Tip: Borrow jewelry from family. Not only is it nice to wear jewelry from your family, it can be your something borrowed!
16. Have a limited wedding registry
It’s nice to have a wedding registry to give guests the option of buying you a gift vs. giving cash.
There are other benefits to creating a registry. For example:
If you create an Amazon Wedding Registry, you’ll get up to a 20% completion discount on any items left on your registry. When guests buy select items from your registry, you’ll get a free gift. It’s FREE to sign up.
If you prefer to receive cash:
- Keep the wedding registry limited to under 10 items and/or
- Don’t list your registry (don’t link it to your wedding invitation or website), but still create it (to receive the registry benefits and to give people who prefer to buy a gift and will go to the extent of searching for your name on a vendor registry).
We kept our wedding registry limited and unlisted. We did get a handful of gifts, but we got the majority cash. After putting the cash towards the wedding costs, we actually ended up making money! It was an unexpected, welcome surprise.
17. Skip all the wedding extras
Wedding extras are the activities you do that are nice to have, but not necessary. Here are a few examples:
- Rehearsal dinner or party to welcome out-of-towners
- Ceremony or reception programs
- Bathroom baskets
- Monogrammed signs
- Wedding cake knife
- Projector for showing pictures
- Welcome bags
- Photo Booth and props
I spent way too much time and money on some of these things. When I look back, many of them didn’t matter. If you want to add wedding extras, pick just a few that are important to you and make them great!
To save money, you could also DIY some of these things, but be mindful of the amount of time you spend doing this as your time is worth money.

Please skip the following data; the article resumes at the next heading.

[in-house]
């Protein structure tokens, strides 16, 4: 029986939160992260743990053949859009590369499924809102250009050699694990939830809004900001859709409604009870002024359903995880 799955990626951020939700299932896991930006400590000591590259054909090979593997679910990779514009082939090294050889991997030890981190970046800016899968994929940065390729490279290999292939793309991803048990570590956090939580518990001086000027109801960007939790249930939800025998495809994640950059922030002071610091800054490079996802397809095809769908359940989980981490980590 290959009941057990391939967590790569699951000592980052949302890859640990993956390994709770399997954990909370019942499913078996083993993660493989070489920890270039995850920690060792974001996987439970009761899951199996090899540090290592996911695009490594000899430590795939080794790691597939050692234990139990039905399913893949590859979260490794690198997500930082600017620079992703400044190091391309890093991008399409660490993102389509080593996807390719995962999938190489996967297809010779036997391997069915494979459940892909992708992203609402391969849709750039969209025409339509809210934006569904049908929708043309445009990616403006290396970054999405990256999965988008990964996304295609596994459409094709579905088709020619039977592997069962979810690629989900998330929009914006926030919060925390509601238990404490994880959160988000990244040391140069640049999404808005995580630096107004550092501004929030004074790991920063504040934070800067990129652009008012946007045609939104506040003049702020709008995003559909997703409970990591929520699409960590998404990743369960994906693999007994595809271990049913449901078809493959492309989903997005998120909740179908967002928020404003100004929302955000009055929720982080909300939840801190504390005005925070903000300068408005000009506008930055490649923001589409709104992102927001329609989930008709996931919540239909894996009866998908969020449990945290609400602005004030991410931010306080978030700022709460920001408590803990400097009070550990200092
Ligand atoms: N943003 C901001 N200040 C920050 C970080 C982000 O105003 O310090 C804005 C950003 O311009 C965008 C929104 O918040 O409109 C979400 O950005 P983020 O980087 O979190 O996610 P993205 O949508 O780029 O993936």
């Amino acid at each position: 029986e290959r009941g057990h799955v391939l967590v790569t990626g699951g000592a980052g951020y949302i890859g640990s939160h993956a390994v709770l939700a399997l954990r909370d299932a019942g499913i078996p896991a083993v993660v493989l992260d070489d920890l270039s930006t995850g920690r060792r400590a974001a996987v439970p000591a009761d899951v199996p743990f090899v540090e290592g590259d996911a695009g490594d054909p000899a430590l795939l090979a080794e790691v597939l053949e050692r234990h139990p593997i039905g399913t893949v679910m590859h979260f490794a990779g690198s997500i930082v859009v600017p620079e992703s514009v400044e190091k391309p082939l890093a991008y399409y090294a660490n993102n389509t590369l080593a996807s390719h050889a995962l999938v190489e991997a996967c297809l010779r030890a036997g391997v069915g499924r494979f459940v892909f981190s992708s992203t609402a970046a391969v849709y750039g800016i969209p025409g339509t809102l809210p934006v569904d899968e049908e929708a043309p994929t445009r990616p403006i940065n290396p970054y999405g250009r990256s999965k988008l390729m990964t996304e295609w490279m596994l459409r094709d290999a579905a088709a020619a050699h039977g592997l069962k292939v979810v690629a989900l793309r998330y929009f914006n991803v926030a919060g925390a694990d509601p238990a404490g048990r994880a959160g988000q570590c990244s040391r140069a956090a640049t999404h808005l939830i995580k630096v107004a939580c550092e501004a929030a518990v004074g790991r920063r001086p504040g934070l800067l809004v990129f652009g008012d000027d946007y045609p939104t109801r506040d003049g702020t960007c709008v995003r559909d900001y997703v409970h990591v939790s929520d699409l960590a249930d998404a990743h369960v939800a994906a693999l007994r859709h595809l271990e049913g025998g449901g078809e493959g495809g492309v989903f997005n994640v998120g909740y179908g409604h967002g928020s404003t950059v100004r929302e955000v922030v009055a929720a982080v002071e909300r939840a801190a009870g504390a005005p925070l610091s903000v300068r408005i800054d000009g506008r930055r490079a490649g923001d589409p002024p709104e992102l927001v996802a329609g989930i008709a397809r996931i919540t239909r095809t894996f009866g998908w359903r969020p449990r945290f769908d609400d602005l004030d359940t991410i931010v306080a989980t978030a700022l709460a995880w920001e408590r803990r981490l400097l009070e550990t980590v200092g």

I DIYed stuff up until a few days before my wedding. It was a totally unnecessary, added stress that I shouldn’t have put myself through.
Tip: If you do get these types of extras, don’t forget to sell everything that’s sellable afterwards!
18. Have a small bridal and groom party
It’s nice to have people you love stand next to you on your big day. They will be just as happy for you sitting in the audience AND…
It won’t make a dent in your budget.
There can be many costs associated with a bridal party when you decide to have one.
The couple often pay for their bridesmaid’s hair, makeup, dress, and bouquets, their groomsmen’s boutonnieres etc. There’s also the flower girl’s flowers and the ring bearer’s pillow.
The bride and groom often get their wedding party small gifts as a thank you. There’s also the costs associated with the stag night or weekend.
This could amount to $1000’s. The more people you have in your wedding party, the higher the total costs are.
If you want to have a large wedding party, you can cut down on what you pay for e.g. ask your bridesmaids to wear dresses they already own, ask them to do their own makeup.
Alternatively, you can just limit the number of people in your wedding party. We had 7 people in our wedding party…gulp! There wasn’t a flower girl or ring bearer.
If I could do it all over again, I would have just had 2 people in it – the maid of honor and the best man.
If you have more than 1 person you’d like to be as the maid of honor or best man, have 2 people be the maids of honor or best men. You can do whatever you’d like. It’s your day. The less people you have involved, the less money everyone has to pay.
19. Limit the guest list
This is probably going to be one of the most contentious issues.
The fact is:
The larger your guest list, the more your overall cost will be. You have to pay for each guest’s food, drinks etc. If you have a budget and you know the cost per person, you can have a rough idea of the number of people you can have at your wedding.
Here are a few ideas to limit the guest list: